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A 9-year-old girl wasn't able to participate in her first Holy Communion because she wanted to wear a suit.
"They said, 'We're hearing rumors so we want to know what she's wearing,'" the girl's mother, Chris Mansell said, adding that she felt the school's newly issued dress code requiring all girls to wear long sleeve white dresses was created to single her daughter out.
Her daughter, Cady, has a wardrobe that includes bow ties, suspenders, and a tailored Isaac Mizrahi crushed velvet ensemble that makes her look like Beetlejuice.
Cady proudly wears her suits for school pictures, daddy-daughter dances and to mass almost every Sunday. So her mom said she was shocked when the priest at St. John the Evangelist School in St. John, Indiana, told her that Cady could not participate in her first Holy Communion if she wore a suit.
Administrators at the school, which is under the jurisdiction of the local Roman Catholic diocese, gave the family a choice: Either Cady wears a dress to the communion, or she could have a separate, private ceremony without her friends and classmates.
"He said we're raising our daughter wrong for not making her dress in a feminine way," Mansell said. "That's when I decided then and there to fight because they're purposefully excluding my daughter."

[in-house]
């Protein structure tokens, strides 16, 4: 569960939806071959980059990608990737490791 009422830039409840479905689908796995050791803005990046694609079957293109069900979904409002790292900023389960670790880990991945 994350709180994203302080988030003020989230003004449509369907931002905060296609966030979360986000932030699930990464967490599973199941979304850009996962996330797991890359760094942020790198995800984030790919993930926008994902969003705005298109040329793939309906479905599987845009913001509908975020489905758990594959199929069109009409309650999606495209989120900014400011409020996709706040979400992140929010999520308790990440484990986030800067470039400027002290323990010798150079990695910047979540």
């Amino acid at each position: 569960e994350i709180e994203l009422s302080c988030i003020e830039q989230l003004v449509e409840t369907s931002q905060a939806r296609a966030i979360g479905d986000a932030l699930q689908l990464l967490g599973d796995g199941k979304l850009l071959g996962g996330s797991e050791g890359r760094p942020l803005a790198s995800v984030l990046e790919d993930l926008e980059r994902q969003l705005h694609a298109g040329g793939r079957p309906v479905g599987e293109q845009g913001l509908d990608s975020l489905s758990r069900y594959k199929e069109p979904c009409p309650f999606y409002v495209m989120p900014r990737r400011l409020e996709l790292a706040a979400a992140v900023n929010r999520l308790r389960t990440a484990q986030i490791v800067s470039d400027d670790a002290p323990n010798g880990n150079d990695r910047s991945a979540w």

With the communion just days away, Mansell posted about the incident to the Facebook group "Pantsuit Nation," and the story quickly went viral.
"My daughter just wants to wear pants while worshipping the Lord and receiving the Eucharist with her classmates," Mansell wrote in the post. "She's not hurting anyone. However, being excluded and ostracized IS hurting her.”
But the priest and school administrators held firm and when the first communion ceremony began, Cady was not allowed to participate. Administrators from St. John did not return a request for comment.
The family said they are crushed by the school’s decision, and have decided to remove Cady and her sister from the parish and place them in another school.
Mansell said she thinks her daughter is too young to understand words like “gender nonconforming” or why people are suddenly more interested in her wardrobe, but Cady does recognize that what happened to her is important.
“I’ve received calls from tons of mothers of little Cadys,” she said. “She teaches me a lot about courage and confidence and quirkiness and how all of those things are OK.”